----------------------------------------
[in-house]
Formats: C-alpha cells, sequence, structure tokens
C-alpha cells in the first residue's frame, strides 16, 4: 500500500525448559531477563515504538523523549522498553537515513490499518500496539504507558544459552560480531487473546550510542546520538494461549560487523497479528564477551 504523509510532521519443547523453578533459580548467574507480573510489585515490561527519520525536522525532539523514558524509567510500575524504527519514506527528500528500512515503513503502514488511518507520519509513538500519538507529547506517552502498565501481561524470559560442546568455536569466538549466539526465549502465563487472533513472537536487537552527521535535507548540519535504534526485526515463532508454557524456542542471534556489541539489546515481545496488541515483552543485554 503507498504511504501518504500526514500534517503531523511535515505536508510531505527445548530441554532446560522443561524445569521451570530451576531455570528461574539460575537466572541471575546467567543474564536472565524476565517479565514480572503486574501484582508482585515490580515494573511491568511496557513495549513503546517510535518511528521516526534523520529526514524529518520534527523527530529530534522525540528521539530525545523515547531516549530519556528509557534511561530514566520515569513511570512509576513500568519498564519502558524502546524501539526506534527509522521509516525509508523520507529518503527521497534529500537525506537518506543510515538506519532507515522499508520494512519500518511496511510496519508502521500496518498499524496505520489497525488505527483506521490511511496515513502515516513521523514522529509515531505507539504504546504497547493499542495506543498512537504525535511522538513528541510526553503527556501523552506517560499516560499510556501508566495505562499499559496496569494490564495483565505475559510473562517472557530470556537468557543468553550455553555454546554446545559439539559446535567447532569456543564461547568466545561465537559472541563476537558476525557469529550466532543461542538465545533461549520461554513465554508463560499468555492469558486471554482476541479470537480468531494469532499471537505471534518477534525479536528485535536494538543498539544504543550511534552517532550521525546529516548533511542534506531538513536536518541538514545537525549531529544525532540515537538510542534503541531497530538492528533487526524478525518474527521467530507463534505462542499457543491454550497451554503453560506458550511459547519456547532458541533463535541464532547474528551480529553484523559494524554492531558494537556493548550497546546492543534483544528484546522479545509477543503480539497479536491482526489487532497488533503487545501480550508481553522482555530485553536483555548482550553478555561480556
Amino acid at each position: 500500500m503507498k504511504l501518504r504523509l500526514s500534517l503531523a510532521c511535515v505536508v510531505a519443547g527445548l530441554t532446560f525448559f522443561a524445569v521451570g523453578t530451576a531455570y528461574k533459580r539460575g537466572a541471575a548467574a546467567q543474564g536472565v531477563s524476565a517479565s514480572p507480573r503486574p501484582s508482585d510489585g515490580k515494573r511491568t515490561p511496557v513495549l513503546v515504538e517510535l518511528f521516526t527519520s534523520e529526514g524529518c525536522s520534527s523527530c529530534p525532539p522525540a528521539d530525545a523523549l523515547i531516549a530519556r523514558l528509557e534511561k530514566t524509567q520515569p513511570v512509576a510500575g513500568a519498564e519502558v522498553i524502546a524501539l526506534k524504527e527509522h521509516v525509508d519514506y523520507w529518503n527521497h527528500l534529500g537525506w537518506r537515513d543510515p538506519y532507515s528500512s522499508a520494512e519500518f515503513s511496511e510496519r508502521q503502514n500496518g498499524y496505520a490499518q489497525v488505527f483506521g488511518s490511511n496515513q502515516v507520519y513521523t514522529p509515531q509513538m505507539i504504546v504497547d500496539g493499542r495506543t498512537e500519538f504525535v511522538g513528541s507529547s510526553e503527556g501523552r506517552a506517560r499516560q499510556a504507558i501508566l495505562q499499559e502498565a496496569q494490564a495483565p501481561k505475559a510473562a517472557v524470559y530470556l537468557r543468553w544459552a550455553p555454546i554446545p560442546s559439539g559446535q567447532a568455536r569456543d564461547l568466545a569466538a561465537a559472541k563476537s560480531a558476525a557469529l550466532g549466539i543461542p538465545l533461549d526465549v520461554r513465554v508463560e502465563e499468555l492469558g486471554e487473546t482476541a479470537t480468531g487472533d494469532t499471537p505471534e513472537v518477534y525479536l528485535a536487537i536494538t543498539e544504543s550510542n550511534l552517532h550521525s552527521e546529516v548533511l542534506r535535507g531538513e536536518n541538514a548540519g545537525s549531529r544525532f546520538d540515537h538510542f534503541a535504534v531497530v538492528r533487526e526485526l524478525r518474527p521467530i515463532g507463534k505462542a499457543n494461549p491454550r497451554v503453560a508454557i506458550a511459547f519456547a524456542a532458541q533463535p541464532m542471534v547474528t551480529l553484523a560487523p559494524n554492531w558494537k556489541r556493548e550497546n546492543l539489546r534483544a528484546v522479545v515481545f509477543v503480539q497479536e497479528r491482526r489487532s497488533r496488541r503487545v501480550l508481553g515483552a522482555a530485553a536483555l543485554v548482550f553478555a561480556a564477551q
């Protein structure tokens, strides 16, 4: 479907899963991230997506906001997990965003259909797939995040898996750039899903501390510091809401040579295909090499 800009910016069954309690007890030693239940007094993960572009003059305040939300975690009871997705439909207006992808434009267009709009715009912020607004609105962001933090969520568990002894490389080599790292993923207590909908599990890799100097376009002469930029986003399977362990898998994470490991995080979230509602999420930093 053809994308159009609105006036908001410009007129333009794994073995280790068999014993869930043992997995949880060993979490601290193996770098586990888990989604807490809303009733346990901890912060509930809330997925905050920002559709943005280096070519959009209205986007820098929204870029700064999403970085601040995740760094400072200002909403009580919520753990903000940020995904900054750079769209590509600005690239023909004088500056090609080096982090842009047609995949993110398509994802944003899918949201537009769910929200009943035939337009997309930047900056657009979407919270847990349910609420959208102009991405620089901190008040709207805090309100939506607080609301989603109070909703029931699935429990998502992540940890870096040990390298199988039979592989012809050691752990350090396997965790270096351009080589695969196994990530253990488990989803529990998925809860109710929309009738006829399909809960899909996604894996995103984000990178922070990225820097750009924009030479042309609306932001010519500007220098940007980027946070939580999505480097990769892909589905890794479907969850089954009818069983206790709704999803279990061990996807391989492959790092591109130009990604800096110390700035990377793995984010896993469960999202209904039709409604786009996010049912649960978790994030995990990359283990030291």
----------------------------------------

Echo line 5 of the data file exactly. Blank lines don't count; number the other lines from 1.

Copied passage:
């Protein structure tokens, strides 16, 4: 479907899963991230997506906001997990965003259909797939995040898996750039899903501390510091809401040579295909090499 800009910016069954309690007890030693239940007094993960572009003059305040939300975690009871997705439909207006992808434009267009709009715009912020607004609105962001933090969520568990002894490389080599790292993923207590909908599990890799100097376009002469930029986003399977362990898998994470490991995080979230509602999420930093 053809994308159009609105006036908001410009007129333009794994073995280790068999014993869930043992997995949880060993979490601290193996770098586990888990989604807490809303009733346990901890912060509930809330997925905050920002559709943005280096070519959009209205986007820098929204870029700064999403970085601040995740760094400072200002909403009580919520753990903000940020995904900054750079769209590509600005690239023909004088500056090609080096982090842009047609995949993110398509994802944003899918949201537009769910929200009943035939337009997309930047900056657009979407919270847990349910609420959208102009991405620089901190008040709207805090309100939506607080609301989603109070909703029931699935429990998502992540940890870096040990390298199988039979592989012809050691752990350090396997965790270096351009080589695969196994990530253990488990989803529990998925809860109710929309009738006829399909809960899909996604894996995103984000990178922070990225820097750009924009030479042309609306932001010519500007220098940007980027946070939580999505480097990769892909589905890794479907969850089954009818069983206790709704999803279990061990996807391989492959790092591109130009990604800096110390700035990377793995984010896993469960999202209904039709409604786009996010049912649960978790994030995990990359283990030291």